It would be hard to "Key in" on those.... Unless they were RED!
  42. 1 point
    Whether they match the color scheme or not, I like using eyes that stand out from the rest of the bait. Similarly to why you use red eyes, I think the eyes play a big part in helping fish hone in and target the head of the bait. Size of the eyes in proportion to the lure body can also play a factor.
  43. 1 point
    Would/could/should work. Uv resins are designed to cure at specific wavelengths of UV light and your resin will PROBABLY cure with your black light bulbs. I’d test it to be sure. UV polyester resin is a great topcoat solution if you don’t mind the added cost and if you are using a resin that cures to a hard clear shell.
  44. 1 point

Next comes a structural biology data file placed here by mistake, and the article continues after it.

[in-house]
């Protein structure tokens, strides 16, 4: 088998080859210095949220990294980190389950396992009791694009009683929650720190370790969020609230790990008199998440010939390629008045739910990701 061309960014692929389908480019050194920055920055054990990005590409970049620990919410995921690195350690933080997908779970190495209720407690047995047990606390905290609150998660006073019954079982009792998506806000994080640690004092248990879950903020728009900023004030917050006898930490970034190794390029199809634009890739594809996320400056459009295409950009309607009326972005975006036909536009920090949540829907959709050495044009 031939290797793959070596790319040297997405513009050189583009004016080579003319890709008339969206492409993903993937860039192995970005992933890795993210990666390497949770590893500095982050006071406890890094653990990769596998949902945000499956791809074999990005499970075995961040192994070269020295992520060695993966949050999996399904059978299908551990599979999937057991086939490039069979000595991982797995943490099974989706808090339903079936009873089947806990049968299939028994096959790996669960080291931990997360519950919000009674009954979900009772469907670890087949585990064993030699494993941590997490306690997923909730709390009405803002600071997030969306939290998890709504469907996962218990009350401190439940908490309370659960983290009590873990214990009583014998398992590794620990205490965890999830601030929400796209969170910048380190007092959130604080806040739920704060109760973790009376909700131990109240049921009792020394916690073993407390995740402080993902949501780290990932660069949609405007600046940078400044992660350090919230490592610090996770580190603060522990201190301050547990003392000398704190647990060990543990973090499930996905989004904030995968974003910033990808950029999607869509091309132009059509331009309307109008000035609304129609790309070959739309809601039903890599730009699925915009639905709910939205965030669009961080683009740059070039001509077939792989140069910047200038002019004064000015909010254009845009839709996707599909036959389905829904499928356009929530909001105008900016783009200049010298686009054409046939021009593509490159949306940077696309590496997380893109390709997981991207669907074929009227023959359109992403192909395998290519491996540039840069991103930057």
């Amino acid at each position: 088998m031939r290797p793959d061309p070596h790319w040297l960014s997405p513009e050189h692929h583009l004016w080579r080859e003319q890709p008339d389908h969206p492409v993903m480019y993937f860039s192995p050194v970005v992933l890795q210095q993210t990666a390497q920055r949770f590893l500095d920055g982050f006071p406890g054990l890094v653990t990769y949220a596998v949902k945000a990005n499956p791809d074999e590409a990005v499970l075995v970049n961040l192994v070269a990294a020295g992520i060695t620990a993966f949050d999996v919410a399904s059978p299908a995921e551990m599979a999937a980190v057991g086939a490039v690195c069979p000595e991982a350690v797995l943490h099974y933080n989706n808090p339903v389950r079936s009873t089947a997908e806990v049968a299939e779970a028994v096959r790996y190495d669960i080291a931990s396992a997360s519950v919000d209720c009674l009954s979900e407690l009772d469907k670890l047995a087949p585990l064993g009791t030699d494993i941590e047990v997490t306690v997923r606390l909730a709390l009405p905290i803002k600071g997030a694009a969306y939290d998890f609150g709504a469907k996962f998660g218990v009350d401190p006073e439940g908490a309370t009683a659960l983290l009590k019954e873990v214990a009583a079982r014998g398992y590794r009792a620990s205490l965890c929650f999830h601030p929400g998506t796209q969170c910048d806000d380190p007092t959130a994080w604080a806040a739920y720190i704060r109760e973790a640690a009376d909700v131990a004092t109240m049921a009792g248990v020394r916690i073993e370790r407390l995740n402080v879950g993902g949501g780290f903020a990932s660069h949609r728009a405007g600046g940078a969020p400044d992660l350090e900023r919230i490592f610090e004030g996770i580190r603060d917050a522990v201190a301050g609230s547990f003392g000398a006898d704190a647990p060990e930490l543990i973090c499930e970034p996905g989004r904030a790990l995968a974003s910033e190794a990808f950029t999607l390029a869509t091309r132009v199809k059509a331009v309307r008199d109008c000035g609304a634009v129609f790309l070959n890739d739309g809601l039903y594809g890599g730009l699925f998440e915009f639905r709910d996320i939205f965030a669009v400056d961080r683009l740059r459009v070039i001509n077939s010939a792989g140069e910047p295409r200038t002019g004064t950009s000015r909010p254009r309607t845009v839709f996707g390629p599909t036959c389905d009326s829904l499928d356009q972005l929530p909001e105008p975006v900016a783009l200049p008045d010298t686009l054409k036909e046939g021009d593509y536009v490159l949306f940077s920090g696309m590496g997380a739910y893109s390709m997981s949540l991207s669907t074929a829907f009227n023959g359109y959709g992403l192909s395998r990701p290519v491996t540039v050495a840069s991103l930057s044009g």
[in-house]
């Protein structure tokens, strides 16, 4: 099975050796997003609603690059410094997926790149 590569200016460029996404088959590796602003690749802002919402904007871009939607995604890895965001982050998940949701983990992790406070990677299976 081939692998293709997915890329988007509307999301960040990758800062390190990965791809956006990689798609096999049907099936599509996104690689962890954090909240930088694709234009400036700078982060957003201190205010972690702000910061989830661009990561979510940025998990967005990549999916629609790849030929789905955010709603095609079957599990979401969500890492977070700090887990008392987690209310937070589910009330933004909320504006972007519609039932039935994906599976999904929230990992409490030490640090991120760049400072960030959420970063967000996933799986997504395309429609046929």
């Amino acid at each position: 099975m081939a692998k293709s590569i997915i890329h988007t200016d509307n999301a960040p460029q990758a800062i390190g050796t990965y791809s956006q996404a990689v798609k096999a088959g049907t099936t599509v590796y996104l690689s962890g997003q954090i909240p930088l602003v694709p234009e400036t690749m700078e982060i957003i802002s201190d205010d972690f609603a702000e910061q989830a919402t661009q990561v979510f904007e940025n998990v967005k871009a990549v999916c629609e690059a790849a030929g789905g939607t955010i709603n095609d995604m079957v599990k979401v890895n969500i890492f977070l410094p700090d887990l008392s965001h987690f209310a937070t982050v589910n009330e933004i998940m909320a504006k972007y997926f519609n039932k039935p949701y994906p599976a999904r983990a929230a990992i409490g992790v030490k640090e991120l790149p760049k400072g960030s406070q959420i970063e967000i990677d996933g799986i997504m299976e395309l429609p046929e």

Angling a I has a mold similar to a gyb spider grub . You still have to attach the skirt and grub. I have a few by others but this one is the best I’ve come across.
  45. 1 point
    btsmolds.com has a 4 cavity mold & a 2 cavity skirt mold with or without a center hole in the skirt. May be the best off the shelf option at a pretty good price. Baitjunkys.com or bob at cnc molds & stuff would be well worth checking out if you want a custom made to your specs.Josh at anglingai makes outstanding molds too.
  46. 1 point
    I got some to try. Thank You
  47. 1 point